Note: This is the second part in a series. To check out the first part regarding our partnership gone bad, check out our post on EmpireFlippers.com here.
Starting our business was both exciting and nerve-racking as hell. We remembered the benefits of “being your own boss” and couldn’t wait to get back to working for ourselves. We’d just presented our current employers with an opportunity that stood to save them a ton of money (not on car insurance! :-P )and put us in a strategic partnership with them and they went for it. We were back on our feet and growing our OWN business again…sweet!
We agreed to take significantly less money up-front to lock each other into an exclusive, no-cut contract. We figured this was better for both parties…we wouldn’t start shopping their competitors right away and the no-cut clause they offered provided us plenty of time to get our fledgling outsourcing company up and running.
We believed we had three points of leverage protecting our interests:
Point #1 and #2 protected us against the competition…it would take months or years of working with another team to reach the same level we were at. (And we were competitively priced compared to “reasonable” alternatives) “Fake” competitors were (we thought) our biggest threat, due to their propensity to over-promise and under-deliver with an extremely low price-point. Point #3 was put in place at their request…they didn’t want us to walk away, leaving them scrambling to replace our services.
This worked out great…until it didn’t. Several months into the agreement and they were already looking to make adjustments that were not in-line with the contract we’d signed. A few more months and they were significantly altering the deal. Investment money was tight, their costs to acquire a customer had crept up to unprofitable levels, and they were looking to take the company in a completely new direction. This was painful for us. A contract worth over $500K was critical to our brand new outsourcing company.
Although we hadn’t asked for #3, we’d begun to rely on it like a crutch. We did ask how we could continue to support their business and their new direction, but the financial impact had put us in a defensive, reactionary position and had left a bad taste in our mouths. It’s difficult to put yourself in the position of providing value to your partner when you feel as if you’ve just been screwed.
When the first adjustments or changes came we were in no position to refuse. We still relied on them almost completely for revenue and we had every intention to keep the lights on. We quickly hustled up some new customers and business to replace the declining revenue. When they finally made the decision to shut down completely, we thought about fighting it in court, but realized the heavy investment of time and resources would drain our business, not grow it. Ultimately, we decided to continue moving forward and try to put it out of our minds.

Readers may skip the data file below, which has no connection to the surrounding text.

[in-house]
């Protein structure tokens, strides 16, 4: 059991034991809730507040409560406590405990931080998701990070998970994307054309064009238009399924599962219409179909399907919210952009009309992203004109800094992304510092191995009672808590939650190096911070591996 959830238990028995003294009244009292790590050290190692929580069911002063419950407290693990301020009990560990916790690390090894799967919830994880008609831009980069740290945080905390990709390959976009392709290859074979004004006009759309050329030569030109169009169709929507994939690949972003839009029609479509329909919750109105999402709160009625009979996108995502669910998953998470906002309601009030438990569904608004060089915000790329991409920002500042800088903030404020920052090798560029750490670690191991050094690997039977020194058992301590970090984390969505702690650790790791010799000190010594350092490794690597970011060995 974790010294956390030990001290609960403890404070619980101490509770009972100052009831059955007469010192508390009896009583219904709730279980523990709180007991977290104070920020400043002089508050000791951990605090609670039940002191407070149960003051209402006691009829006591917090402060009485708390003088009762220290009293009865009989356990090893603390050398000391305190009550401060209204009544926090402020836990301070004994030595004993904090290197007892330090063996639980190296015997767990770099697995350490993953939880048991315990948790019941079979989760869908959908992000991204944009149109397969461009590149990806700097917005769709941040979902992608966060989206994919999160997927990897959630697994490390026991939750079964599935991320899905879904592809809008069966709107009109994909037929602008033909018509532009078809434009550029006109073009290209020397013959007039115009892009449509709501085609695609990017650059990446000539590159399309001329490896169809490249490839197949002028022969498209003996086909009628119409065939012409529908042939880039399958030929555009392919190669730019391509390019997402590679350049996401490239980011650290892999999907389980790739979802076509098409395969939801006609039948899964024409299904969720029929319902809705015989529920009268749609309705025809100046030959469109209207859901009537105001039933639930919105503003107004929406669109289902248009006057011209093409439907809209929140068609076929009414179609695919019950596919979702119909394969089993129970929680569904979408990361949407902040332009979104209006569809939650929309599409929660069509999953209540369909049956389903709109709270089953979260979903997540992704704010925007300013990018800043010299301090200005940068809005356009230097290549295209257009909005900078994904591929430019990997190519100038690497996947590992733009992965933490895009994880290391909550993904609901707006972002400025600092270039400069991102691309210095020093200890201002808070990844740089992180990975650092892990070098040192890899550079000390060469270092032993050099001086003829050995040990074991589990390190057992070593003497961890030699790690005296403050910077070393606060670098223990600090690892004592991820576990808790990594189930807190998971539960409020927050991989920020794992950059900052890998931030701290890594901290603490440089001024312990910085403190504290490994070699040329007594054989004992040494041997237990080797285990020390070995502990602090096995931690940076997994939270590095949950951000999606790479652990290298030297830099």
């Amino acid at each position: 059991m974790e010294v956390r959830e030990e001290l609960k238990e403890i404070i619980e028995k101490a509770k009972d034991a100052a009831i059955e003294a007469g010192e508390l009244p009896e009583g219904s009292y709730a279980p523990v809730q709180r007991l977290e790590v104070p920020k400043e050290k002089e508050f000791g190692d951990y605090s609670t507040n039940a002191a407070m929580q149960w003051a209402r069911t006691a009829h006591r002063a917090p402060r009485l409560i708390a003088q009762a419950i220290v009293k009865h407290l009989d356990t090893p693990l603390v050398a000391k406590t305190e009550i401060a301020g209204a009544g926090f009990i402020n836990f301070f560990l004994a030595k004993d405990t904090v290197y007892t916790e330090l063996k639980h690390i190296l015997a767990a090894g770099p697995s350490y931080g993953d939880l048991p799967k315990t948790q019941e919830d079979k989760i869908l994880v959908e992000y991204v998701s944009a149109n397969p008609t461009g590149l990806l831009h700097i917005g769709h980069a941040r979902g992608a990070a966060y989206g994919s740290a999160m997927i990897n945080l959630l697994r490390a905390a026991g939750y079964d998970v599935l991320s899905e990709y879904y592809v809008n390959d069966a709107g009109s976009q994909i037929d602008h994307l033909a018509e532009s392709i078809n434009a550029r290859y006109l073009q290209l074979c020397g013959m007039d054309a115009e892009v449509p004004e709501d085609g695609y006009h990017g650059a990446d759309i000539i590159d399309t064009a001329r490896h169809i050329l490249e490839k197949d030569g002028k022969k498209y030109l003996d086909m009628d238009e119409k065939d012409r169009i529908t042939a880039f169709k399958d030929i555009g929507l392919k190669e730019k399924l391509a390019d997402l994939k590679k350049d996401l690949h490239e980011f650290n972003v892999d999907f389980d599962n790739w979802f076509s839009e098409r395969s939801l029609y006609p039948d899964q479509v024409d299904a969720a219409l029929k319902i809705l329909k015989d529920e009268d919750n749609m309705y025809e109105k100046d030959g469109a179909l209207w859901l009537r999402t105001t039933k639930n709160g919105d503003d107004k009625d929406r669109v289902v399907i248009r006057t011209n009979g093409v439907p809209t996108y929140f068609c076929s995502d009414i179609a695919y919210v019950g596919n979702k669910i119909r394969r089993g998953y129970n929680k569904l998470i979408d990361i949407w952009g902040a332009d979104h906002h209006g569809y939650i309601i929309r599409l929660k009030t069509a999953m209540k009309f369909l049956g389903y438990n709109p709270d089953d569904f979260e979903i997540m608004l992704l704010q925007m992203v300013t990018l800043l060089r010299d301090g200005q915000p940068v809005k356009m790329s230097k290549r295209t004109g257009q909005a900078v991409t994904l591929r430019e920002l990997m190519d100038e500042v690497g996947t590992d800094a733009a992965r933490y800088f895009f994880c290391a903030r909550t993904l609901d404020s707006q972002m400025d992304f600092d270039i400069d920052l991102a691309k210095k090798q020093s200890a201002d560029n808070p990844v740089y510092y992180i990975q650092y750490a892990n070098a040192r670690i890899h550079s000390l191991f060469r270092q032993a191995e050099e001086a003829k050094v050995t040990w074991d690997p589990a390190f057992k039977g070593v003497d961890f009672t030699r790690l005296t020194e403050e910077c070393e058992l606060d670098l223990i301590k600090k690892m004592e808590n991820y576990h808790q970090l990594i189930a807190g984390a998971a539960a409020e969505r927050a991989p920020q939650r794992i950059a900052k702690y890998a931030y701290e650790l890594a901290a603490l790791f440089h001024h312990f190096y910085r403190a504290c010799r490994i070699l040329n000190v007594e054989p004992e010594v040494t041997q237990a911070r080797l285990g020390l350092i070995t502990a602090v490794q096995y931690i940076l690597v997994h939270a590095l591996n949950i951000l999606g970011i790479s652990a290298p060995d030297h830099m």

I believe they genuinely felt bad about it and that it’s not how they meant things to go, but business is business and they had a responsibility to protect themselves first. They refused to honor a contract that was no longer a part of their business plan or in the interest of their business.
This put us in an awfully uncomfortable spot. We’d picked up enough additional clients to keep supporting the business and ourselves, but we now had a ton of well-trained, extra staff…which is how we came to start AdSense Flippers. We were pretty bitter at the time, but looking back we see that this painful period forced us to do what we should have been doing anyway…growing and diversifying our business.
There’s no excusing what they did and, if I’m being honest, remembering this situation brings back bitter memories. However, we could have handled the situation better and could have put ourselves in a position to more positively deal with it when it happened.
Don’t put your faith in contracts. Definitely don’t give up margins on the “promise” of additional business or a long-term agreement. Businesses and business climates change…put yourself in a position to make a decent margin today and tomorrow.
Contracts with clients are better used as sales tools than legally-binding agreements. Keep your contracts short, in plain English, and make the barrier to getting started as low as is reasonably possible. This will get you more sales and provide better focus than trying to enforce a contract when shit hits the fan.
Do you have anything to add to our lessons learned? Any experiences you want to share? Feel free to let us know in the comments below or give us a shout on Twitter!